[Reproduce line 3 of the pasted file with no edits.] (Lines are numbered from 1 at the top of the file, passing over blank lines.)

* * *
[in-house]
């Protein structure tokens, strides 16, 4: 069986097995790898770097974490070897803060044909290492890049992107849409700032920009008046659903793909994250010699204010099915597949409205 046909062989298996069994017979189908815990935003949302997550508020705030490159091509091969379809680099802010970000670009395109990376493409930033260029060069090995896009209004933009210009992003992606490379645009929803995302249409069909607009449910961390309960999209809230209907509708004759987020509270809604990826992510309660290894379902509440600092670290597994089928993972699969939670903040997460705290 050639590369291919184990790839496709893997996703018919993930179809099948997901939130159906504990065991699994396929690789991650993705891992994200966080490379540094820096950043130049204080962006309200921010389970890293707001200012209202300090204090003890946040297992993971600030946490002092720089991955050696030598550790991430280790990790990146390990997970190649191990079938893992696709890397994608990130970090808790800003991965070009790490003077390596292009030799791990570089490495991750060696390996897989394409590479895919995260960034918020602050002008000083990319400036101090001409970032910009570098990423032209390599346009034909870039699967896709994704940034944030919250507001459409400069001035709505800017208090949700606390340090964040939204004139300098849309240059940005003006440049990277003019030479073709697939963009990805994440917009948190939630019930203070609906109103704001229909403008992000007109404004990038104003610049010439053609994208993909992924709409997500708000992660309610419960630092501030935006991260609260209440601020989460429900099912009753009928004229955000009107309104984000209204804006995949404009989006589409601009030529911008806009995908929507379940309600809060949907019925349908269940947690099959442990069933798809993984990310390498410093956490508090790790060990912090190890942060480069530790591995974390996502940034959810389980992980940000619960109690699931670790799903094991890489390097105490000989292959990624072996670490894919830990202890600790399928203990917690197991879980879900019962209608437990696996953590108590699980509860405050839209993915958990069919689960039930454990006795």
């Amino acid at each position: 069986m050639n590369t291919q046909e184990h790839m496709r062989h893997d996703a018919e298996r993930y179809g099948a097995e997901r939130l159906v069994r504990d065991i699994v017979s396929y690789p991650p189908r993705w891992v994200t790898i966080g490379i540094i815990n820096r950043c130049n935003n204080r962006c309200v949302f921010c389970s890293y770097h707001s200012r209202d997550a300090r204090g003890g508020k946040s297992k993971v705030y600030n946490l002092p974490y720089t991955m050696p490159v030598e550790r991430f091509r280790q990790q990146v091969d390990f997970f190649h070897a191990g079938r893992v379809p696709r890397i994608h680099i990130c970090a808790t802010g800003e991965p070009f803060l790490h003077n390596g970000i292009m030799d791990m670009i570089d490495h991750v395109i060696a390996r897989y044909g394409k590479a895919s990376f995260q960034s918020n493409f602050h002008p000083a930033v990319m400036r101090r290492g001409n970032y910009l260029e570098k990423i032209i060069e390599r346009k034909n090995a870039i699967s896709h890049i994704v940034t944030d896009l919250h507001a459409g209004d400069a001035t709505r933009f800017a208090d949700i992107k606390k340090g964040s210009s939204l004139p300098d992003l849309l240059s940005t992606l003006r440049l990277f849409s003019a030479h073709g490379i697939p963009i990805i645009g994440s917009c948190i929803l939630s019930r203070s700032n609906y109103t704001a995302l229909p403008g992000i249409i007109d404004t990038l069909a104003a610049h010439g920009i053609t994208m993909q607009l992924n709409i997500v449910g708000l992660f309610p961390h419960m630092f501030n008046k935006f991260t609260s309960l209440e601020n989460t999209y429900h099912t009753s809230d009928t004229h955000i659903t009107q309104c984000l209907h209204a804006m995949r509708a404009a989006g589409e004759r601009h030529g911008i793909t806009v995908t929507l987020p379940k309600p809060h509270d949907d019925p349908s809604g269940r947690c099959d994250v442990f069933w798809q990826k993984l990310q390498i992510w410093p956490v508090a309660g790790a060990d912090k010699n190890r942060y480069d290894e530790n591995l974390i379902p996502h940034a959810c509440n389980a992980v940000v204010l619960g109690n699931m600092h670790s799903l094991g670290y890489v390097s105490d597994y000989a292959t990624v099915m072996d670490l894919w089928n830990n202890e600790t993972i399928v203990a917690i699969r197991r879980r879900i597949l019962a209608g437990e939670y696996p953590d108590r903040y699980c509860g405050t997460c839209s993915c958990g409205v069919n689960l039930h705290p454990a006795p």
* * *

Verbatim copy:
């Amino acid at each position: 069986m050639n590369t291919q046909e184990h790839m496709r062989h893997d996703a018919e298996r993930y179809g099948a097995e997901r939130l159906v069994r504990d065991i699994v017979s396929y690789p991650p189908r993705w891992v994200t790898i966080g490379i540094i815990n820096r950043c130049n935003n204080r962006c309200v949302f921010c389970s890293y770097h707001s200012r209202d997550a300090r204090g003890g508020k946040s297992k993971v705030y600030n946490l002092p974490y720089t991955m050696p490159v030598e550790r991430f091509r280790q990790q990146v091969d390990f997970f190649h070897a191990g079938r893992v379809p696709r890397i994608h680099i990130c970090a808790t802010g800003e991965p070009f803060l790490h003077n390596g970000i292009m030799d791990m670009i570089d490495h991750v395109i060696a390996r897989y044909g394409k590479a895919s990376f995260q960034s918020n493409f602050h002008p000083a930033v990319m400036r101090r290492g001409n970032y910009l260029e570098k990423i032209i060069e390599r346009k034909n090995a870039i699967s896709h890049i994704v940034t944030d896009l919250h507001a459409g209004d400069a001035t709505r933009f800017a208090d949700i992107k606390k340090g964040s210009s939204l004139p300098d992003l849309l240059s940005t992606l003006r440049l990277f849409s003019a030479h073709g490379i697939p963009i990805i645009g994440s917009c948190i929803l939630s019930r203070s700032n609906y109103t704001a995302l229909p403008g992000i249409i007109d404004t990038l069909a104003a610049h010439g920009i053609t994208m993909q607009l992924n709409i997500v449910g708000l992660f309610p961390h419960m630092f501030n008046k935006f991260t609260s309960l209440e601020n989460t999209y429900h099912t009753s809230d009928t004229h955000i659903t009107q309104c984000l209907h209204a804006m995949r509708a404009a989006g589409e004759r601009h030529g911008i793909t806009v995908t929507l987020p379940k309600p809060h509270d949907d019925p349908s809604g269940r947690c099959d994250v442990f069933w798809q990826k993984l990310q390498i992510w410093p956490v508090a309660g790790a060990d912090k010699n190890r942060y480069d290894e530790n591995l974390i379902p996502h940034a959810c509440n389980a992980v940000v204010l619960g109690n699931m600092h670790s799903l094991g670290y890489v390097s105490d597994y000989a292959t990624v099915m072996d670490l894919w089928n830990n202890e600790t993972i399928v203990a917690i699969r197991r879980r879900i597949l019962a209608g437990e939670y696996p953590d108590r903040y699980c509860g405050t997460c839209s993915c958990g409205v069919n689960l039930h705290p454990a006795p």